Their fourth film together, Once a Thief (1991) is a minor work compared to their previous films, and it certainly lacks the high-octane action of Hard Boiled (1992), but it would be churlish to deny its importance. Chow had capitalised on his success between Woo outings with a series of highly acclaimed thrillers. Ringo Lam’s City on Fire (1987) is famous as the inspiration for Reservoir Dogs (1992), and Chow excelled in the role that Harvey Keitel would later assume in Tarantino’s version. Tiger on the Beat (1989) was a goofy comedy caper, and God of Gamblers (1990) saw him effectively play both the suave card-sharp and idiot savant.
If Chow’s persona in the west at the time was as an oriental Alain Delon, then Once a Thief can be seen as his return to his days of romantic comedy. A quirky tale of two art thief brothers (Leslie Cheung returns to play the younger half), who fall for the same girl (Cherie Cheung, the equivalent of Julia Roberts in her day) and plot revenge against their estranged father, much of the film is undeniably tongue-in-cheek. The action scenes witness C-4 explosive being kicked around like footballs. Chow spends much of the last third of the film in a wheelchair, which leads to some seated ballroom breakdancing, and the whole affair ends on a note of Hong Kong style farce. The pleasure is seeing Chow slip into a more comfortable Cary Grant style of performance after the intensity of his previous roles. The film also highlights Woo’s passion for the US, a country soon to become his home from home from a Hong Kong facing imminent political upheaval.
Hard Boiled currently stands as their last venture together, and is perhaps their their purest partnership. Originally Woo intended to pair his two disparate cops off against a serial killer who was putting glass in baby food, but changed his mind after personal fears of inspiring copycat acts. The plot here is a more familiar tale of Investigator Tequila (Chow) and Leung’s undercover man crossing paths and facing off when both pursue the gunrunners who are using a hospital as a front. The finale mirrors Woo’s concerns about HK’s future and the risk his thrillers have on impressionable minds – Chow is left holding dozens of newborn babies as the hospital detonates around him. It is a surreal, anarchic set piece delivered in Woo’s trademark style. Chow clearly is invigorated by playing such a straightforward knight in shining armour, and touchingly, the distinctly HK settings of dockyards and restaurants often make Hard Boiled seem like a love letter to the homeland the pair were about to leave behind.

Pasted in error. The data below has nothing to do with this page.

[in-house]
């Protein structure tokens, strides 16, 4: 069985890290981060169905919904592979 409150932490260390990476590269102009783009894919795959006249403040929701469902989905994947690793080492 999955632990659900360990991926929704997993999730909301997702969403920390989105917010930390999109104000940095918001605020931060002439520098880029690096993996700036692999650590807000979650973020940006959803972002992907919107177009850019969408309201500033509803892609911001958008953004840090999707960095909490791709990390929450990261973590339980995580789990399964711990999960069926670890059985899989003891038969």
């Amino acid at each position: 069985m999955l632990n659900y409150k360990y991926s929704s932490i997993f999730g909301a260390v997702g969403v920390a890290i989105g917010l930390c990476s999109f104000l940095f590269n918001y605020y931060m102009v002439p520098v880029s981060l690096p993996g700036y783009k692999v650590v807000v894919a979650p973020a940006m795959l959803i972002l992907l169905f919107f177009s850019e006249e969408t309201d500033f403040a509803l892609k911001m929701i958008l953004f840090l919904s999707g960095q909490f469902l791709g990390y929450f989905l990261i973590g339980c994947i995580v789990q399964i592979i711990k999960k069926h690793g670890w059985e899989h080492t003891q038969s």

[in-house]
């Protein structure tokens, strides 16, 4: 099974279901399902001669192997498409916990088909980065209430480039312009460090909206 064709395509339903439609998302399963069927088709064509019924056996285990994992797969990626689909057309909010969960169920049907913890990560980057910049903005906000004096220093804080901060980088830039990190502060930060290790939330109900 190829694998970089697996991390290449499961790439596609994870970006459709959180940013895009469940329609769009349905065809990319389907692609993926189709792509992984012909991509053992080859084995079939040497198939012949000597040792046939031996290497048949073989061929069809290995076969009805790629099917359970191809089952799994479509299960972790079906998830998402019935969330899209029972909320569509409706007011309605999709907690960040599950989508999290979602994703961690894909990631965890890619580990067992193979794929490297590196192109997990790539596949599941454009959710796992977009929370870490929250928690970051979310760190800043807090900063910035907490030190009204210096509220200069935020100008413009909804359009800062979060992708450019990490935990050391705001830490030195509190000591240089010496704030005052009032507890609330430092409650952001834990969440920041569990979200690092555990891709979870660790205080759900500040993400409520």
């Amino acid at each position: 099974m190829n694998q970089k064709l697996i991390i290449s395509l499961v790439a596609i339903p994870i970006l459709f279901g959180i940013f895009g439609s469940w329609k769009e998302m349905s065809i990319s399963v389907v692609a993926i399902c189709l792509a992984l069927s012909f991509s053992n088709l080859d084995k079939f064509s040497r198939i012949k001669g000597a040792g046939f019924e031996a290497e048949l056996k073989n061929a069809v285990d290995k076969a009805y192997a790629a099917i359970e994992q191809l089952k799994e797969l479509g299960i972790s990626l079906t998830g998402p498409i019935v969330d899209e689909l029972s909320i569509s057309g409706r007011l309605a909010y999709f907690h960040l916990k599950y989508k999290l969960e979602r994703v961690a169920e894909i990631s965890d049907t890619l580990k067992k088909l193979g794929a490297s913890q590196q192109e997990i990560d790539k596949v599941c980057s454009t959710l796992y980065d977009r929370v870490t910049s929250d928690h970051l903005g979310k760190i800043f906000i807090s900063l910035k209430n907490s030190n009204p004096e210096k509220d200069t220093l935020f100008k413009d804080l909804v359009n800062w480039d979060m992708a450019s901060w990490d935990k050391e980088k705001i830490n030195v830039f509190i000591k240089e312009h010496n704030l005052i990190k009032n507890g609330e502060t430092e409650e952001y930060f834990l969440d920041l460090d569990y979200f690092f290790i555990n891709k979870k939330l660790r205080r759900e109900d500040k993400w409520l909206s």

So where has the Hong Kong handover and their move to America left them? Woo has since directed some of his best work. Face/Off (1997) sees two Hollywood A-listers, John Travolta and Nic Cage, aping each other’s characteristic traits, so that a fantastical shoot-’em-up becomes a critique of how stars are defined and trapped by their roles. In fact, it was a trick Woo had already played in a previous film: The Killer compared and contrasted the acting methods of Chow Yun Fat and Danny Lee, and contained a similar story arc where two characters discover their inherent similarities.